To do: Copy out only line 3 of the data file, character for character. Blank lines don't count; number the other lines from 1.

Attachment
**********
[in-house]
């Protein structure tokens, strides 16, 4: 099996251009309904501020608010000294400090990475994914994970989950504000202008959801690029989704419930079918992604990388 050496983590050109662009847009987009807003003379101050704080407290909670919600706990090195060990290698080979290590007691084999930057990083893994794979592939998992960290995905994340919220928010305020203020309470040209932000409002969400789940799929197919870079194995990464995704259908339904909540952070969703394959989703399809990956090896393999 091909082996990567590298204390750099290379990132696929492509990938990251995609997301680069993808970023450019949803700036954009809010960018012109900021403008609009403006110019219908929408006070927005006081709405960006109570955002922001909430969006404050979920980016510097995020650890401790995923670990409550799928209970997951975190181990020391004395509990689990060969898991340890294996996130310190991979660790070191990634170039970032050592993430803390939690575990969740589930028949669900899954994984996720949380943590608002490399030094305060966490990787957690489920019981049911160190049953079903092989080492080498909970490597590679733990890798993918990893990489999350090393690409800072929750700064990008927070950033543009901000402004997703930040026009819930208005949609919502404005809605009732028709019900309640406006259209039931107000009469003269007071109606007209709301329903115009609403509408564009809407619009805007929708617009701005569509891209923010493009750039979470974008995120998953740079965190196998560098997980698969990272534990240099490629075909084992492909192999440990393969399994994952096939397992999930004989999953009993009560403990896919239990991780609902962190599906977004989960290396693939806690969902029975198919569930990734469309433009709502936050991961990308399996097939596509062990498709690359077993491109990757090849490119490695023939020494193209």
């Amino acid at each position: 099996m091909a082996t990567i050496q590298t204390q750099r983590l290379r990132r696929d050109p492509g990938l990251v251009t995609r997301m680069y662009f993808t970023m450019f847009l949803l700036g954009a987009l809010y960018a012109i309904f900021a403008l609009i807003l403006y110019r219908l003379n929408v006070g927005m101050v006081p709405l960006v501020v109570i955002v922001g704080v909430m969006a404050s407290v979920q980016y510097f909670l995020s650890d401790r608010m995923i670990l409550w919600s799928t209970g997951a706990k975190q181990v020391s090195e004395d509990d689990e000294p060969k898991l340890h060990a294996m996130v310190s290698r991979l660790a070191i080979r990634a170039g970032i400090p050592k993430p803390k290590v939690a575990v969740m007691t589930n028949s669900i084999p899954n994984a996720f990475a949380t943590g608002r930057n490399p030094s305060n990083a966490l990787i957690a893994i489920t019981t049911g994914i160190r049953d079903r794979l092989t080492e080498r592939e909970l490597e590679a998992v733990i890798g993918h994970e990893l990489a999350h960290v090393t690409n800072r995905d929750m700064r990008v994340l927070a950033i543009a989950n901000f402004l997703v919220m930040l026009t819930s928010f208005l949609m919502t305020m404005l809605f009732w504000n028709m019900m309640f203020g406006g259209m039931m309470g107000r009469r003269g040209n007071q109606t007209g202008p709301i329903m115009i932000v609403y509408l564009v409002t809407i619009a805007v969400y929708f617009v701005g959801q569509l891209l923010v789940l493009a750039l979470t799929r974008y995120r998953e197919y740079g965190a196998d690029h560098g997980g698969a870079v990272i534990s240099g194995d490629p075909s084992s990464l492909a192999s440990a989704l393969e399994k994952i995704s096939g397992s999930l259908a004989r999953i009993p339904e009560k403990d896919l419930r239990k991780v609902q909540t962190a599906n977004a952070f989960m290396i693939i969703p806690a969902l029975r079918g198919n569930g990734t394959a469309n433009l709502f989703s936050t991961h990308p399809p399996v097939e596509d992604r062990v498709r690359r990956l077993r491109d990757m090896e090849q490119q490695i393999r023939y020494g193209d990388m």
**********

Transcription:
């Amino acid at each position: 099996m091909a082996t990567i050496q590298t204390q750099r983590l290379r990132r696929d050109p492509g990938l990251v251009t995609r997301m680069y662009f993808t970023m450019f847009l949803l700036g954009a987009l809010y960018a012109i309904f900021a403008l609009i807003l403006y110019r219908l003379n929408v006070g927005m101050v006081p709405l960006v501020v109570i955002v922001g704080v909430m969006a404050s407290v979920q980016y510097f909670l995020s650890d401790r608010m995923i670990l409550w919600s799928t209970g997951a706990k975190q181990v020391s090195e004395d509990d689990e000294p060969k898991l340890h060990a294996m996130v310190s290698r991979l660790a070191i080979r990634a170039g970032i400090p050592k993430p803390k290590v939690a575990v969740m007691t589930n028949s669900i084999p899954n994984a996720f990475a949380t943590g608002r930057n490399p030094s305060n990083a966490l990787i957690a893994i489920t019981t049911g994914i160190r049953d079903r794979l092989t080492e080498r592939e909970l490597e590679a998992v733990i890798g993918h994970e990893l990489a999350h960290v090393t690409n800072r995905d929750m700064r990008v994340l927070a950033i543009a989950n901000f402004l997703v919220m930040l026009t819930s928010f208005l949609m919502t305020m404005l809605f009732w504000n028709m019900m309640f203020g406006g259209m039931m309470g107000r009469r003269g040209n007071q109606t007209g202008p709301i329903m115009i932000v609403y509408l564009v409002t809407i619009a805007v969400y929708f617009v701005g959801q569509l891209l923010v789940l493009a750039l979470t799929r974008y995120r998953e197919y740079g965190a196998d690029h560098g997980g698969a870079v990272i534990s240099g194995d490629p075909s084992s990464l492909a192999s440990a989704l393969e399994k994952i995704s096939g397992s999930l259908a004989r999953i009993p339904e009560k403990d896919l419930r239990k991780v609902q909540t962190a599906n977004a952070f989960m290396i693939i969703p806690a969902l029975r079918g198919n569930g990734t394959a469309n433009l709502f989703s936050t991961h990308p399809p399996v097939e596509d992604r062990v498709r690359r990956l077993r491109d990757m090896e090849q490119q490695i393999r023939y020494g193209d990388m």